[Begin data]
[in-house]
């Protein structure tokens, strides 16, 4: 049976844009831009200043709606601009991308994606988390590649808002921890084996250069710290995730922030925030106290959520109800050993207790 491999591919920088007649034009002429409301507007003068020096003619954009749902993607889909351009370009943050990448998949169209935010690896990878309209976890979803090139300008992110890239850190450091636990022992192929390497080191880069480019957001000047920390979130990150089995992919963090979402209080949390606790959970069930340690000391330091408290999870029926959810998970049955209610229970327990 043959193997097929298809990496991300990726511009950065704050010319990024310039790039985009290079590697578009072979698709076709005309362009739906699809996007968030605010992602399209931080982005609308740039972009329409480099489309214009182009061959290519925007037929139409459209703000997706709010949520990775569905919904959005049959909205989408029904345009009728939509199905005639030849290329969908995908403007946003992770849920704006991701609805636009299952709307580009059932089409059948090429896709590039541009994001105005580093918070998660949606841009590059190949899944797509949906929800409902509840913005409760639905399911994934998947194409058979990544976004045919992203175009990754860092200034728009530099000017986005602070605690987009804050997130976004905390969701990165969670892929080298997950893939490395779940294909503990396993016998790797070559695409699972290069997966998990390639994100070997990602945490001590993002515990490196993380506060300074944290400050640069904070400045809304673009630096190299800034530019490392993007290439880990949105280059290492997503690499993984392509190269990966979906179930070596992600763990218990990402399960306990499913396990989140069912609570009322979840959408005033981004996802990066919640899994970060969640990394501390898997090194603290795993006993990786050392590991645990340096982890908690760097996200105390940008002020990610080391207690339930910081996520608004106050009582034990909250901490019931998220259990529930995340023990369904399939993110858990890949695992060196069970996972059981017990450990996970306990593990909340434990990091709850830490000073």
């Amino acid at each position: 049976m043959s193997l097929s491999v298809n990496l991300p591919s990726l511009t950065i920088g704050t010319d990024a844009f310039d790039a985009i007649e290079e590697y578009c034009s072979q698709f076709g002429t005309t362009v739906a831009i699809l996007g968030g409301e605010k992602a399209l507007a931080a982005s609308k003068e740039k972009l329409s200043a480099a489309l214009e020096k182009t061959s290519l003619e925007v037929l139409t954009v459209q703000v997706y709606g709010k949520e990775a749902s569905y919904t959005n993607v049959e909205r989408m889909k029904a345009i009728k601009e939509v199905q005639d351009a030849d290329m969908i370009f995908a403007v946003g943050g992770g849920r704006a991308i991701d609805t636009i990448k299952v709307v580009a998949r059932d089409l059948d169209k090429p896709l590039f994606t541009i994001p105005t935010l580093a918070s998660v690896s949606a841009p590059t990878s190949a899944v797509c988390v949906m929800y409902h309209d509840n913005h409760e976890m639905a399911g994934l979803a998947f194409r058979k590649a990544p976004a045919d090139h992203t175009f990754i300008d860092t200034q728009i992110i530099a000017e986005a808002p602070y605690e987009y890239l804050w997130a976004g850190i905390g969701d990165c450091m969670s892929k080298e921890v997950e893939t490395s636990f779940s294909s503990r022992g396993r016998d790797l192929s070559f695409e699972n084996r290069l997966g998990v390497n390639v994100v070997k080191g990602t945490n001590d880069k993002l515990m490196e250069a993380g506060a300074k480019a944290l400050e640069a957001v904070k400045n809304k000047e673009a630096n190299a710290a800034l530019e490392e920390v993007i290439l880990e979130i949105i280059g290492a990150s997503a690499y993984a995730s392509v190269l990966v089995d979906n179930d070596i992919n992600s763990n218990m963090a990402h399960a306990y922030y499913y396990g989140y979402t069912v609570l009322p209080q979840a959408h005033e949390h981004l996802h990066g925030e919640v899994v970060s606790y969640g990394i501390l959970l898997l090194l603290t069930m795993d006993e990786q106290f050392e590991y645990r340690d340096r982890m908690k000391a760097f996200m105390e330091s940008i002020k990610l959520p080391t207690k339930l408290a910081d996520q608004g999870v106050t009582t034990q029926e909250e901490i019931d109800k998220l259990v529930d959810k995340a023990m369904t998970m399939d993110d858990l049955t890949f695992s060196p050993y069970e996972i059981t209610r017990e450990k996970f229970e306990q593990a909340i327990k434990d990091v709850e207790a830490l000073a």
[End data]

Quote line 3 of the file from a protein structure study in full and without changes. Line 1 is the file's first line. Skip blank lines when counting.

């Amino acid at each position: 049976m043959s193997l097929s491999v298809n990496l991300p591919s990726l511009t950065i920088g704050t010319d990024a844009f310039d790039a985009i007649e290079e590697y578009c034009s072979q698709f076709g002429t005309t362009v739906a831009i699809l996007g968030g409301e605010k992602a399209l507007a931080a982005s609308k003068e740039k972009l329409s200043a480099a489309l214009e020096k182009t061959s290519l003619e925007v037929l139409t954009v459209q703000v997706y709606g709010k949520e990775a749902s569905y919904t959005n993607v049959e909205r989408m889909k029904a345009i009728k601009e939509v199905q005639d351009a030849d290329m969908i370009f995908a403007v946003g943050g992770g849920r704006a991308i991701d609805t636009i990448k299952v709307v580009a998949r059932d089409l059948d169209k090429p896709l590039f994606t541009i994001p105005t935010l580093a918070s998660v690896s949606a841009p590059t990878s190949a899944v797509c988390v949906m929800y409902h309209d509840n913005h409760e976890m639905a399911g994934l979803a998947f194409r058979k590649a990544p976004a045919d090139h992203t175009f990754i300008d860092t200034q728009i992110i530099a000017e986005a808002p602070y605690e987009y890239l804050w997130a976004g850190i905390g969701d990165c450091m969670s892929k080298e921890v997950e893939t490395s636990f779940s294909s503990r022992g396993r016998d790797l192929s070559f695409e699972n084996r290069l997966g998990v390497n390639v994100v070997k080191g990602t945490n001590d880069k993002l515990m490196e250069a993380g506060a300074k480019a944290l400050e640069a957001v904070k400045n809304k000047e673009a630096n190299a710290a800034l530019e490392e920390v993007i290439l880990e979130i949105i280059g290492a990150s997503a690499y993984a995730s392509v190269l990966v089995d979906n179930d070596i992919n992600s763990n218990m963090a990402h399960a306990y922030y499913y396990g989140y979402t069912v609570l009322p209080q979840a959408h005033e949390h981004l996802h990066g925030e919640v899994v970060s606790y969640g990394i501390l959970l898997l090194l603290t069930m795993d006993e990786q106290f050392e590991y645990r340690d340096r982890m908690k000391a760097f996200m105390e330091s940008i002020k990610l959520p080391t207690k339930l408290a910081d996520q608004g999870v106050t009582t034990q029926e909250e901490i019931d109800k998220l259990v529930d959810k995340a023990m369904t998970m399939d993110d858990l049955t890949f695992s060196p050993y069970e996972i059981t209610r017990e450990k996970f229970e306990q593990a909340i327990k434990d990091v709850e207790a830490l000073a």